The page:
Answers elusive in mayor’s handling of estate (NC/MD)

HIGH POINT —High Point Mayor Bernita Sims said Tuesday that she has been given more time by a Maryland court to resolve her handling of the estate of a family member.

A civil warrant that a judge was going to issue against her for failing to file an accounting of the estate was held back, she said.

Sims plans to meet with representatives from the Register of Wills for Prince George’s County, Maryland, later this month to finalize the distribution of the estate of her sister, Virginia Sims, a retired school administrator from that county who died in 2008.

Sims is personal representative and trustee of the estate and is responsible for distributing her sister’s property and funds to about 25 relatives. Some of the heirs claim they have not received their full shares of the estate.

The mayor was under a court order to give an account of why she had not distributed funds to one of the heirs: Annie Ponce of High Point, who is Bernita and Virginia Sims’ sister.

Ponce claims that her share of the estate is more than $47,000 but that she has received only a portion of this amount from Sims. Sims was due in court May 23 to explain why she had not distributed the funds.

Sims said she never got notice that she was supposed to appear in court that day.

According to the auditing department of the Register of Wills for Prince George’s County, a “writ warrant” was issued for failure to file an accounting.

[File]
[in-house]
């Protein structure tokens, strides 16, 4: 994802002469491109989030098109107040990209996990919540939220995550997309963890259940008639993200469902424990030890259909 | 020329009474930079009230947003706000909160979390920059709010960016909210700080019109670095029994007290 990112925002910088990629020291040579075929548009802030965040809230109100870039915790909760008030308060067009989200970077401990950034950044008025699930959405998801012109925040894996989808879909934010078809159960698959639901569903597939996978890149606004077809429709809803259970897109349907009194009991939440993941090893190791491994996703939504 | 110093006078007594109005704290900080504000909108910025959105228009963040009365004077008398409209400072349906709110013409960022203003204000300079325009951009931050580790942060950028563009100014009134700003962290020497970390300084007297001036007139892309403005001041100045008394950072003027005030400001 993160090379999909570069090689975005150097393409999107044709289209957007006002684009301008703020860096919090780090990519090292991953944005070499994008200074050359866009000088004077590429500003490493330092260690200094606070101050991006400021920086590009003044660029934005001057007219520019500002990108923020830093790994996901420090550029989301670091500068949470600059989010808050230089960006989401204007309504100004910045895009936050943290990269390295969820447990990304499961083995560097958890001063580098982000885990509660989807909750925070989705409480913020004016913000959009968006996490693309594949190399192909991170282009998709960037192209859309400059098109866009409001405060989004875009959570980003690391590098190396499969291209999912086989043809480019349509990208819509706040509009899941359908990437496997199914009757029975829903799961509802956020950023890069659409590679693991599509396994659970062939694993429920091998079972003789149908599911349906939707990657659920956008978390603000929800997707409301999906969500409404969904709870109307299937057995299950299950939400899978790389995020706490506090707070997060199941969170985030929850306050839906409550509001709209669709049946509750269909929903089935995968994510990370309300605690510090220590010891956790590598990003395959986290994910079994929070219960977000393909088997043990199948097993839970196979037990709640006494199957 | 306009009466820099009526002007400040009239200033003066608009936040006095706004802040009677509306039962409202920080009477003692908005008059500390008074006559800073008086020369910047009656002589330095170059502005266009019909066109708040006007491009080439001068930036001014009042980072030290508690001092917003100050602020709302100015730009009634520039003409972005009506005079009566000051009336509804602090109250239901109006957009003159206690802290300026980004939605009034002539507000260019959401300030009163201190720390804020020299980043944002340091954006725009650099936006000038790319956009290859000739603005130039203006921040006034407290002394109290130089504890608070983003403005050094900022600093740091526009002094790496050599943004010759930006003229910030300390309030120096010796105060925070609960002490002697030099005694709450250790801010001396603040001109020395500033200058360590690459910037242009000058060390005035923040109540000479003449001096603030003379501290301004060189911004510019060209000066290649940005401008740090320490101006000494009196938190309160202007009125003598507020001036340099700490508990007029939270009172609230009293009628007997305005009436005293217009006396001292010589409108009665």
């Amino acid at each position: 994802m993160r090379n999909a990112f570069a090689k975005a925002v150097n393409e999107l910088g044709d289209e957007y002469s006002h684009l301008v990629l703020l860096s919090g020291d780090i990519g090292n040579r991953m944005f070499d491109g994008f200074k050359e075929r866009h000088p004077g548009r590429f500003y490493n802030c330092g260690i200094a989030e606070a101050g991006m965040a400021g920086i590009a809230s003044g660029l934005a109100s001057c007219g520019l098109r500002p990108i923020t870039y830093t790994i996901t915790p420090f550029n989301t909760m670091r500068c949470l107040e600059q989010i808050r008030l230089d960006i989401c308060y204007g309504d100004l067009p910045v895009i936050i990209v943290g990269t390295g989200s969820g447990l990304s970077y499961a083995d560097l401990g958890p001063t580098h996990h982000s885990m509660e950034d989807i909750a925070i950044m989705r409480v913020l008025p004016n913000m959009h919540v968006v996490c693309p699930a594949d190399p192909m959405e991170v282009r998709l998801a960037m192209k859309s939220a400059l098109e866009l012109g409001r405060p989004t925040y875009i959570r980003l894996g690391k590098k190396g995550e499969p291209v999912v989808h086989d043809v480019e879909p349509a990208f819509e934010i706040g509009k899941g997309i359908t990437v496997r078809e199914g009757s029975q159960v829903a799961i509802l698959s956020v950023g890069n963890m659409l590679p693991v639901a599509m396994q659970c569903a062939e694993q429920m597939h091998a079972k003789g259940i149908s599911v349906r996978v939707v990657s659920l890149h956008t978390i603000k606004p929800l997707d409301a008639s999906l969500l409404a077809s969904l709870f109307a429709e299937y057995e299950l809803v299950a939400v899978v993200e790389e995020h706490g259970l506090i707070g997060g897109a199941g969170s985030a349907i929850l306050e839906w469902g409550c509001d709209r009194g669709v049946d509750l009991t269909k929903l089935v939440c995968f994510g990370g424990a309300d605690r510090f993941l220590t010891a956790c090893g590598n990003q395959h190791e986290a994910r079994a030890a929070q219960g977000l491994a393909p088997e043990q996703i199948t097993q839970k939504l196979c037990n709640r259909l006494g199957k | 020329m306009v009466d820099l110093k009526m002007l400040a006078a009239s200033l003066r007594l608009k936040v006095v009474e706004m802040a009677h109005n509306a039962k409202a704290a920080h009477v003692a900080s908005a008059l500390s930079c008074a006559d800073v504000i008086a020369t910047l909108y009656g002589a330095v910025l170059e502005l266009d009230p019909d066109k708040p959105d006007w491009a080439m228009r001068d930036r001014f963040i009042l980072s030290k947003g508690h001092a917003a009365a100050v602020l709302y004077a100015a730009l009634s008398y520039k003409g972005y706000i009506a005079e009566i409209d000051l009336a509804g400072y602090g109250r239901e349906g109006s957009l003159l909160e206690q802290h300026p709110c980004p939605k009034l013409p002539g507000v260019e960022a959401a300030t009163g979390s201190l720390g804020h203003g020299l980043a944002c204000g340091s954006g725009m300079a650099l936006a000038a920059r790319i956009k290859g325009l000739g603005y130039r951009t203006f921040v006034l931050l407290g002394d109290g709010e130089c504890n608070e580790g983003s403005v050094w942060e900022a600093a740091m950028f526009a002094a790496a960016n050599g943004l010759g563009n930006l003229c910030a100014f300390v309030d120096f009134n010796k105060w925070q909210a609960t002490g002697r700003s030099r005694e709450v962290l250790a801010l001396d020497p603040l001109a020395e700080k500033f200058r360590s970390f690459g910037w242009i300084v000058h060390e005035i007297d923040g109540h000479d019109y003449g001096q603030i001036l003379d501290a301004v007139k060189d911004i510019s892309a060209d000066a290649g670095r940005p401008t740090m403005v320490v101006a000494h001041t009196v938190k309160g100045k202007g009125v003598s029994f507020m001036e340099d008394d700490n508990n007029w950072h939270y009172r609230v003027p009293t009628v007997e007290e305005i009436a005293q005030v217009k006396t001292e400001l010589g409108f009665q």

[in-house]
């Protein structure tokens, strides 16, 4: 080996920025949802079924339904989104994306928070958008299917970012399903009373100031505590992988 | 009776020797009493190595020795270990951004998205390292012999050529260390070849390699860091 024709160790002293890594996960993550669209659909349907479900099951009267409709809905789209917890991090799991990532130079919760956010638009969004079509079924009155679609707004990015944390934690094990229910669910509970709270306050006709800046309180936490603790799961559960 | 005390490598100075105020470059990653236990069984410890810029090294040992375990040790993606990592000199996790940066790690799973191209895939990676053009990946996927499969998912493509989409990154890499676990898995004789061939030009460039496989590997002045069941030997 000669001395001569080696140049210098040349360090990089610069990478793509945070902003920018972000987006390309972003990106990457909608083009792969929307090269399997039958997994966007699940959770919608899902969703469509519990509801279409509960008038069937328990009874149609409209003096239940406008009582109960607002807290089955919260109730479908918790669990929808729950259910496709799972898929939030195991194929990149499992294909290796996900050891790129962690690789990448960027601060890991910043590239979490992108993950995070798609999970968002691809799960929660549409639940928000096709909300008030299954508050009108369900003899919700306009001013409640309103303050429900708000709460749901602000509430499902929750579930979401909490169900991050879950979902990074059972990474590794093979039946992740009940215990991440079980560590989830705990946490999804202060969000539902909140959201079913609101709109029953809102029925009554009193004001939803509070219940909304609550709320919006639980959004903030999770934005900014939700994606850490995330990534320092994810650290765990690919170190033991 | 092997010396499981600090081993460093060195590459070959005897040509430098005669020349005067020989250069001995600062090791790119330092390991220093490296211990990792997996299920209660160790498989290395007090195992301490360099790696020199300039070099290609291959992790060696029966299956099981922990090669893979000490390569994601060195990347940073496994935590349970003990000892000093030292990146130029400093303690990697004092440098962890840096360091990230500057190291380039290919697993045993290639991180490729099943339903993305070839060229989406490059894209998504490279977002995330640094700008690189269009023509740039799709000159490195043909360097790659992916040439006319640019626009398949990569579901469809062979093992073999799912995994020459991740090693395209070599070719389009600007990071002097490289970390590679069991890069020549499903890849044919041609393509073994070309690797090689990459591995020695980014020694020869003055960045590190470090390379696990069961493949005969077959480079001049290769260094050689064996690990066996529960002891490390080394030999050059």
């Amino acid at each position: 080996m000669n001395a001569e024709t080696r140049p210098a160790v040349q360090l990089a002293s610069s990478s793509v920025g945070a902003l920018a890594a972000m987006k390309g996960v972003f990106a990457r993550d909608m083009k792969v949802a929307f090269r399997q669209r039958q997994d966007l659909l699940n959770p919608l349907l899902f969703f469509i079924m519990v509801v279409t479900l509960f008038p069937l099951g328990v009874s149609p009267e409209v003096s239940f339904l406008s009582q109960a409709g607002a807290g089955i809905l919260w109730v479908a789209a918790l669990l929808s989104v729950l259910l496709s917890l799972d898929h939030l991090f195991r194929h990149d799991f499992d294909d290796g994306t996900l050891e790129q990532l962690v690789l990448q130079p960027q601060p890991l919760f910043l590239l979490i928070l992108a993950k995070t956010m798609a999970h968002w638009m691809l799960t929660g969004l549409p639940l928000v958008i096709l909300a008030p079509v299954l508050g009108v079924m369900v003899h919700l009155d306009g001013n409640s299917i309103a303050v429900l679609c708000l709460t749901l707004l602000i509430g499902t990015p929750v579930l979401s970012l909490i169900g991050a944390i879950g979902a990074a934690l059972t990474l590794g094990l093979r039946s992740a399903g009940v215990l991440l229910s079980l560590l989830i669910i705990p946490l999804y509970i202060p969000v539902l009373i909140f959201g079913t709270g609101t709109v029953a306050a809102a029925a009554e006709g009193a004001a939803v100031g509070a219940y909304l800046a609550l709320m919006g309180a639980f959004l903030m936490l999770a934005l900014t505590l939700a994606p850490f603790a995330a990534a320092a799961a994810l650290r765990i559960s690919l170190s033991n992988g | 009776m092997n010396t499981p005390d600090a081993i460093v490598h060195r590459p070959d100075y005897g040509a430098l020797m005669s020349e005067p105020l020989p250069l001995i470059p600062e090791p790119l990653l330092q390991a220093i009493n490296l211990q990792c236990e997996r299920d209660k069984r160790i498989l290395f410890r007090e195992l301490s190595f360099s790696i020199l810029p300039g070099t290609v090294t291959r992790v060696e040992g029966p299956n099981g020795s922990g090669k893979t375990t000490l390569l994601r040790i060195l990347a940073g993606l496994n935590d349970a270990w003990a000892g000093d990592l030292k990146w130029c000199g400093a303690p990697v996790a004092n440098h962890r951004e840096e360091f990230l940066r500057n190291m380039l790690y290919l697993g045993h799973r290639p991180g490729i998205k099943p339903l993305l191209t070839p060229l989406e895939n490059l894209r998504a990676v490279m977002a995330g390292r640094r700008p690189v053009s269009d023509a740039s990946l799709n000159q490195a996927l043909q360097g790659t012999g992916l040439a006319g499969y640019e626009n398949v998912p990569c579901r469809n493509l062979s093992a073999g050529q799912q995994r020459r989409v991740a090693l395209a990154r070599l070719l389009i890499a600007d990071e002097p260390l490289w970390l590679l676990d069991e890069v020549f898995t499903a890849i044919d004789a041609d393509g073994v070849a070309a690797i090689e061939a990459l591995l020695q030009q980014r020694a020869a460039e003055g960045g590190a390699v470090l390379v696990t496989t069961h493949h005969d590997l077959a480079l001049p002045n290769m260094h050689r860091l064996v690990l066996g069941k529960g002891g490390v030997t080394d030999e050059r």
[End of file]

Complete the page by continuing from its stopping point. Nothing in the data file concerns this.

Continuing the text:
Sims said that was not the case.

“There has been no warrant issued,” she said. “There has been no writ or any of that issued for me.”

Sims returned a call to The High Point Enterprise about 5 p.m. Tuesday. Her statements about the warrant contradicted what the Maryland court told the Enterprise earlier in the day. The Enterprise was unable to call the estate auditors back after speaking with Sims because the Register of Wills office had closed for the day.

According to the auditing department, the warrant is a civil order and not a criminal process, so it would not result in arrest if it is served. Such papers typically are served on someone who resides outside of Maryland only if they happen to encounter a law enforcement officer who checks to see whether they have outstanding court papers, according to the Maryland court.

In November 2012, a Maryland judge ordered Sims to advance Ponce a partial distribution of her share of the estate in the amount of $10,000. That month, Sims gave Ponce a check for $7,000. Ponce reported to High Point police in March that the check was returned due to insufficient funds.

A copy of the check shows it was returned because it was written on a closed account at First Bank in High Point.

Police referred Ponce’s allegations to the North Carolina State Bureau of Investigation, where agents launched an investigation that concluded April 23.

The SBI findings were delivered to the District Attorney, who asked that the Special Prosecutions Unit of the North Carolina Attorney General’s Office handle the matter and determine whether to bring charges. No decision had been made yet.


Answers elusive in mayor’s handling of estate
Pat Kimbrough
June 11, 2013
High Point Enterprise